July 19, 1823.Absalem Sparks married Esther Hodge. Witness: Wm. Stallcups.

According to Abbie Seals Hildebrand, George Hodge "was a carpenter, a farmer, a maker of shuttles, bobbins, looms, spinning reels, and reel winders as well as fine furniture of walnut and cherry." He served in the American Revolution, and in 1832, when any surviving veteran of the Revolution could qualify for a pension regardless of his financial need, George Hodge made an application from Burke County on October 22, 1832. In his application, he gave his age as 72; he stated that, based on what his parents had told him, he had been born on April 13, 1761. He stated that he had volunteered for service in the Revolution at Morganton on June 1, 1780. He provided a detailed record of his service, which included fighting both Tories and Indians. He was approved for a pension of $25.66 per year.

George Hodge died on May 5, 1845. On February 3, 1853, Congress had passed a more liberal act providing pensions for widows of Revolutionary War veterans, and on May 24, 1853, Elizabeth Hodge appeared before a justice of the peace in Burke County named S. A. Bettis to assist her in applying for a pension under this act. Besides giving the date of her husband's death, Elizabeth stated in her application that she, herself, was then (1853) 78 years old. This would place her birth in 1775, but on April 5, 1855, when she applied for bounty land with the aid of her son, George Hodge, Jr., she then gave her age as 70, which would place her birth in 1785. She probably had no written record of her date of birth and was thus uncertain of her age as she grew older.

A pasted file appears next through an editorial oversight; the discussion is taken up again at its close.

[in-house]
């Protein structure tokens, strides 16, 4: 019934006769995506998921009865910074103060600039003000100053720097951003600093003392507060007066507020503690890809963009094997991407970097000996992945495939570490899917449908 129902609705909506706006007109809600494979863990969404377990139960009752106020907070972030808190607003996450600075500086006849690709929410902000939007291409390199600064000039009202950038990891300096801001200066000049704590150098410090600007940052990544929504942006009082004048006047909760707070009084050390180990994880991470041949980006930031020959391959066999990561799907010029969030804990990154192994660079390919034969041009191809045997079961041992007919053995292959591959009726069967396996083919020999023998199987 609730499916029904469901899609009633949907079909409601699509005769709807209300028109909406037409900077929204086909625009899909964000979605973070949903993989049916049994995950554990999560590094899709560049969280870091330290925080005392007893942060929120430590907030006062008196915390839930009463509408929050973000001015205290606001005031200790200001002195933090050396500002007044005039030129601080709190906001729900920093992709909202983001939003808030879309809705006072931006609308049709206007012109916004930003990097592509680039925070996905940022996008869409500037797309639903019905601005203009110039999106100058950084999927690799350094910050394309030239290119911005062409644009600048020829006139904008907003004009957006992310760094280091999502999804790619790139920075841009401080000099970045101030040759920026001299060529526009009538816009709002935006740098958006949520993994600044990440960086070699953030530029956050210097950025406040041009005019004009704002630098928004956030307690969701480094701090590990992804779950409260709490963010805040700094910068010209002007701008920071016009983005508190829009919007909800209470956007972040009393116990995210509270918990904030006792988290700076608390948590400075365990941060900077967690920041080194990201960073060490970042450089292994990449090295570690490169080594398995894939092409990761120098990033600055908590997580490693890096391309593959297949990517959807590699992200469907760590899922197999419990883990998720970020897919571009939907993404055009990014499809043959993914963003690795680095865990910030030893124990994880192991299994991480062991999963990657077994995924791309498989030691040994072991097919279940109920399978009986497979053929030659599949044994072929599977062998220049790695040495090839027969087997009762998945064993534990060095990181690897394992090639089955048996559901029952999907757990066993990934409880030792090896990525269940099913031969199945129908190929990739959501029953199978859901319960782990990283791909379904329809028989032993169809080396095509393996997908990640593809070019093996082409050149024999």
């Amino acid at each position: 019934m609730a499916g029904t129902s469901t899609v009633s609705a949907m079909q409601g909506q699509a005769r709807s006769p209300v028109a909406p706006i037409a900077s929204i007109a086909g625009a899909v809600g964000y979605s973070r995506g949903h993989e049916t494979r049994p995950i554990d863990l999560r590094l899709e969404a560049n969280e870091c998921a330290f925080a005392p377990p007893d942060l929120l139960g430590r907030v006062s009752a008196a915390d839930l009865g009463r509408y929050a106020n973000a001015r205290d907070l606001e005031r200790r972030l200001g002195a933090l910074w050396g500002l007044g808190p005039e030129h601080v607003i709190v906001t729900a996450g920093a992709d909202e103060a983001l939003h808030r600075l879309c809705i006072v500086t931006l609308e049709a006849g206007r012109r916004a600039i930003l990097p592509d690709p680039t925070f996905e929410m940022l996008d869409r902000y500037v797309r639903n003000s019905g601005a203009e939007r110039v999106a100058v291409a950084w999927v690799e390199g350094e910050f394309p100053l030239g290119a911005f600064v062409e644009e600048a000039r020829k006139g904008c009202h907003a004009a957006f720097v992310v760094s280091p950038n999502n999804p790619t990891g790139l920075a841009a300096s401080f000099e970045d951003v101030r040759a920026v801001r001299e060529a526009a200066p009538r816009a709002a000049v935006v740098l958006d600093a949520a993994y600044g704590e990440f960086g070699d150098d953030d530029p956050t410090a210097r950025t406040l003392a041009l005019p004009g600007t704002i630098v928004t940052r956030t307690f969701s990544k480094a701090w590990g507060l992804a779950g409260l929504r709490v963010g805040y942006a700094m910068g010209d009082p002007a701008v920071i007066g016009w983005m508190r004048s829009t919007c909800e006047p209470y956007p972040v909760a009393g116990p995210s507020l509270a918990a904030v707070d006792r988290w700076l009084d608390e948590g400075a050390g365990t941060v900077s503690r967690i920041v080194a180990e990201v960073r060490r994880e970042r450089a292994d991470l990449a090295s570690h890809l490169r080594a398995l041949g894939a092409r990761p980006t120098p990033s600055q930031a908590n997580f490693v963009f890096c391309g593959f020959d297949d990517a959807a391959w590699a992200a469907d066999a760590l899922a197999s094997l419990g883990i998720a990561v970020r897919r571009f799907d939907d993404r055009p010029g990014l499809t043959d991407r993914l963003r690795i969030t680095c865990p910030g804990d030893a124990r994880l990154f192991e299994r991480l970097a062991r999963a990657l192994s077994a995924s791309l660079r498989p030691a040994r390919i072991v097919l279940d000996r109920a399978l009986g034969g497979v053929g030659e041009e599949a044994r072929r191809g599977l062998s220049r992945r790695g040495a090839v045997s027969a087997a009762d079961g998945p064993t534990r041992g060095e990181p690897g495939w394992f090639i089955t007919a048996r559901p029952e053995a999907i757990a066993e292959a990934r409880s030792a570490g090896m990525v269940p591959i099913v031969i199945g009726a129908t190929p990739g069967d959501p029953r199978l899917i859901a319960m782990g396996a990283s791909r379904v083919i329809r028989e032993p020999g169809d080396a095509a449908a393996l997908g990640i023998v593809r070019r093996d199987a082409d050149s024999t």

In her application in 1853, Elizabeth Hodge stated that she had been married to George Hodge on October 17, 1814. To provide legal proof of her marriage, she, or someone on her behalf (perhaps her son, George Hodge, Jr., who was now a justice of the peace) arranged on September 9, 1853, for the clerk of the Burke County Court of Pleas and Quarter Sessions, William S. Suddeth, to make a certified copy of the marriage bond, then still on file in the courthouse, which had been obtained by George Hodge, Sr. on October 12, 1814 to authorize his and Elizabeth's marriage. The wording of this bond was, of course, essentially the same as all marriage bonds in North Carolina at that time, as the following transcription illustrates. Without doubt, the original of this document was destroyed in the 1865 fire in the Burke County courthouse, but this certified copy, made in 1853, has been preserved with Elizabeth's pension papers at the National Archives in Washington, D.C. It reads as follows:

State of North Carolina, Burke County.

Know all men by these presents that we George Hodge and John Hodge in the State aforesaid are held and firmly bound unto the Governor of the State of North Carolina for the time being in the just and full sum of Five Hundred pounds current money of this State, to be paid to the said Governor or his survivors or assigns; to the which payment will and truly to be made and done, we bind ourselves, our heirs, executors, and Administrators. Sealed with our Seals and dated this twelfth day of October 1814.

The condition of the above obligation is such that whereas the above bounded George Hodge hath made application for a License for a Marriage to be celebrated between him and Elizabeth Sparks of the County aforesaid. Now in case it shall not appear hereafter that there is any lawful Cause to obstruct the said marriage, then the above obligation to be void, otherwise to remain in full force and virtue.